Sunday, 2 December 2012

Body Odour in Beijing

The Great Wall of China is pretty big. This understatement is brought to you by the pervading, and entirely erroneous assertion that it is visible from space (I’ve been to space and checked). Despite this cosmic invisibility, some sections of the wall remain large enough that they require the ascent of a great many stairs to reach the top. Here, in a needless illustration of the point, is a badly taken photograph of said stairs.

We chose to forego the option of a cable car under the rapidly dispelled delusion that climbing the stairs would be fun. This was despite the 3 hours it had taken us to reach the Great Wall, during which time we had suffered the most amiable kidnap ever seen in China, and the small matter that it was pouring rain. This necessitated the purchase of overpriced rain macs that made it look as if we had smuggled ourselves to the wall inside distended condoms.

There were a lot of stairs. So many in fact that I had no choice but to stop mid-way and have the most venerable bladder expulsion of my young life.

There's a long history of urine on this wall

The problem with wearing a sheet of cling film, beside the sartorial faux pas, is that it becomes very hot within after climbing several hundred steps. Condensation from the sweat quickly built up inside. By the time I had reached the top of the wall, my clothes were wetter than they would have been from the rain.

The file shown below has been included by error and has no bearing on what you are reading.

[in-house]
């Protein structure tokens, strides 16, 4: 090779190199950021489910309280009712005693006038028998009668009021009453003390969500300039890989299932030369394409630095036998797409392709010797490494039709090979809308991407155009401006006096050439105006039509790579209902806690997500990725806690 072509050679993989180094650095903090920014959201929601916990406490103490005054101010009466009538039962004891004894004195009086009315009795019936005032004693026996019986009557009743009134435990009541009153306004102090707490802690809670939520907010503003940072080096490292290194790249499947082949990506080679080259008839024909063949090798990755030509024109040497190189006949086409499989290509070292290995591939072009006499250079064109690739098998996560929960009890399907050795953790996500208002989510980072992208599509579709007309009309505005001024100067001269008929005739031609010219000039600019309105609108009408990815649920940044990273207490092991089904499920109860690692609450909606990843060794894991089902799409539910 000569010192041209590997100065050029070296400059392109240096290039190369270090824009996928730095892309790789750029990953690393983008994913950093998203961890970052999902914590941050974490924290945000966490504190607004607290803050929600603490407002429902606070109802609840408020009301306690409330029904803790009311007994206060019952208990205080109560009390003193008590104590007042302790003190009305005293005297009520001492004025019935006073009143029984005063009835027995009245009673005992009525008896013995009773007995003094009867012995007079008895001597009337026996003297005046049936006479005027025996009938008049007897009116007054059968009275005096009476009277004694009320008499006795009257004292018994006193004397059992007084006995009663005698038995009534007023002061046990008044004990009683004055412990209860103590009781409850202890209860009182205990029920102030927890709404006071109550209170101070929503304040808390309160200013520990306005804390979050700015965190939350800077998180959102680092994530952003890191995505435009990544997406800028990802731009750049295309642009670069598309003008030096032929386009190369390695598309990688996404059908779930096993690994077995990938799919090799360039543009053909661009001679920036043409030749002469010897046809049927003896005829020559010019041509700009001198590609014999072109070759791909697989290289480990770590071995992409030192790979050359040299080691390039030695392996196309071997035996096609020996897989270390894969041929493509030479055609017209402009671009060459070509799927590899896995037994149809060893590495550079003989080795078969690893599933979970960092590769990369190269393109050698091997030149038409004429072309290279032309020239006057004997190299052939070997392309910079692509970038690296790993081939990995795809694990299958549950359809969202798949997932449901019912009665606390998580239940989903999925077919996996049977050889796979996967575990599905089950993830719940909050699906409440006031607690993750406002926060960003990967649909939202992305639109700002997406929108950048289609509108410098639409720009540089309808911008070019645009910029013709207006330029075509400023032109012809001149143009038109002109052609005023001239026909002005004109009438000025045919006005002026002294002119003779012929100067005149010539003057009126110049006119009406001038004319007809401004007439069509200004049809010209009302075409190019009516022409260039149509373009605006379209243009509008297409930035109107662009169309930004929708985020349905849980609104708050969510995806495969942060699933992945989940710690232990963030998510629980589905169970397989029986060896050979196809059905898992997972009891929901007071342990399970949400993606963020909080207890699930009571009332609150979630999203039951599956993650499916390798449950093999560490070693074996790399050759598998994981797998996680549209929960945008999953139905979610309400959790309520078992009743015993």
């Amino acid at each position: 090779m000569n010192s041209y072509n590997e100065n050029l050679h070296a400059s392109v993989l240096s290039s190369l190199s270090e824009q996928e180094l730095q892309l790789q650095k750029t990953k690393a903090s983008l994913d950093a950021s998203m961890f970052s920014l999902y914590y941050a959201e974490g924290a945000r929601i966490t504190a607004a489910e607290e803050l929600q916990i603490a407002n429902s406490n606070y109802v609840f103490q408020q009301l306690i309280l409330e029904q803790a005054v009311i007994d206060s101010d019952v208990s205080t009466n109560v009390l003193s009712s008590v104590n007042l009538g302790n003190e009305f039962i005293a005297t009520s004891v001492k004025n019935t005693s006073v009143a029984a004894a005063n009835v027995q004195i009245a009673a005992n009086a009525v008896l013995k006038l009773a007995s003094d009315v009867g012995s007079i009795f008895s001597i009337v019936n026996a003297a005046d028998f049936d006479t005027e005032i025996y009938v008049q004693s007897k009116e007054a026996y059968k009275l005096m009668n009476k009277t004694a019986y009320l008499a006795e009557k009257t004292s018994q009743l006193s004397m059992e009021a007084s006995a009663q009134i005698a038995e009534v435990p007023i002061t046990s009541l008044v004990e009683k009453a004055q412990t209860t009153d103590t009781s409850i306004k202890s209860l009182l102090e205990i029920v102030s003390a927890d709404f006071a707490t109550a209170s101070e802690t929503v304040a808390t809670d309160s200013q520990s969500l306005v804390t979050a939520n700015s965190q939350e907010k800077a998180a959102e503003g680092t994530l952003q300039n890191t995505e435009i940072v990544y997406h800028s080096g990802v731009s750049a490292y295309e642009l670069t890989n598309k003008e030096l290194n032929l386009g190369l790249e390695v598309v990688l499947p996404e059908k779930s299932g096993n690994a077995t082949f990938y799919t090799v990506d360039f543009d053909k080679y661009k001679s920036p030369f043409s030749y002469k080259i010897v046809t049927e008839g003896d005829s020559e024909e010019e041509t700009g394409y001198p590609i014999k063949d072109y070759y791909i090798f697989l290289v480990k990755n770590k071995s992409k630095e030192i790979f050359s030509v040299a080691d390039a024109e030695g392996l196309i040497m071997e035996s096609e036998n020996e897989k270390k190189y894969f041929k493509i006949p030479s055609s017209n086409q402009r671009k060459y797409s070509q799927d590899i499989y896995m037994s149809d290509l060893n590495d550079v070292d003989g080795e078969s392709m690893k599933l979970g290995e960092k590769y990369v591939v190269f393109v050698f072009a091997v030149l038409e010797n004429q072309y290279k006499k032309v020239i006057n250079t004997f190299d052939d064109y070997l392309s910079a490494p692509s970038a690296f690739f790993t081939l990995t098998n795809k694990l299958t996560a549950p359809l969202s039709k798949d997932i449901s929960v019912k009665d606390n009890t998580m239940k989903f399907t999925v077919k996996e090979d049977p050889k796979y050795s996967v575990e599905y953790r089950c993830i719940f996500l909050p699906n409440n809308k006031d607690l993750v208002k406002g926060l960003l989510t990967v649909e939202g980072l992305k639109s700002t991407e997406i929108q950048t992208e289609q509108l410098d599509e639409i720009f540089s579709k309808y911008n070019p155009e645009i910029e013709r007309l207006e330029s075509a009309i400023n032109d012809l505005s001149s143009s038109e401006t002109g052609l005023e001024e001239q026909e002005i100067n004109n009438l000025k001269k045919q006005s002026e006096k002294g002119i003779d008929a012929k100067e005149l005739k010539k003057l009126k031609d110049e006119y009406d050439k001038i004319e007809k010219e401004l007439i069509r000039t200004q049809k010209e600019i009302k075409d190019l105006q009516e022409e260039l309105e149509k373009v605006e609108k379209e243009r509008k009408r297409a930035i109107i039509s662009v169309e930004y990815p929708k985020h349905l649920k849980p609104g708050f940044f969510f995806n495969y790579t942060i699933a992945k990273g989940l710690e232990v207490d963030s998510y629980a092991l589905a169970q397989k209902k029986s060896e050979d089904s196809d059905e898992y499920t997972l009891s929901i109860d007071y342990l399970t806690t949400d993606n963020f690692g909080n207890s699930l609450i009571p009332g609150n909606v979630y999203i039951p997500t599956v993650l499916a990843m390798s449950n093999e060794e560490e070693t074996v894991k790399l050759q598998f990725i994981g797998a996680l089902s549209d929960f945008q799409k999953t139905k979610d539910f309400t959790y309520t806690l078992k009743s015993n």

Empirical evidence has made a strong case that I am a man. Much of this evidence is based on the aroma of badly cooked meat soaked in stale vinegar that trails from my armpits after a mere few minutes of perspiration. I considered this, by and large, normal. Until I learned that around 90% of Chinese people, thanks to a biological quirk, do not smell when they sweat. The unlucky 10% risk becoming social outcasts if the abnormality is not corrected with surgery. Consequently, we stinky foreigners are seen as just that; unconscionably pungent.

Needless to say, by the time we had descended the wall and returned to Beijing both of my armpits were firing on all cylinders. Even my friends found it troubling to stand too close. So imagine the disgust on the face of the young Chinese lady who found herself cornered in her seat, my arms lifted to grip the handrail.

When smell-o-vision is invented this picture will make you vomit

We watched the various stages of disgust play across her features. Firstly came a mere furrowing of the brow, indignation at being blocked in by these bedraggled foreign types. It was obvious when she caught her first whiff; her nose wrinkled and her mouth turned down. Accusing eyes came up to meet mine. I offered a friendly smile met only with steely derision.

After a stop or two she began shifting in her seat, casting about for some means of escape. Finally, she shoved past me and made a hurried exit, probably several stops from her intended destination.

I like to think that one day there will be a knock upon my door, and there she will stand in belated thrall to my masculine musk. To increase the likelihood, I’ve decided to never wash again.

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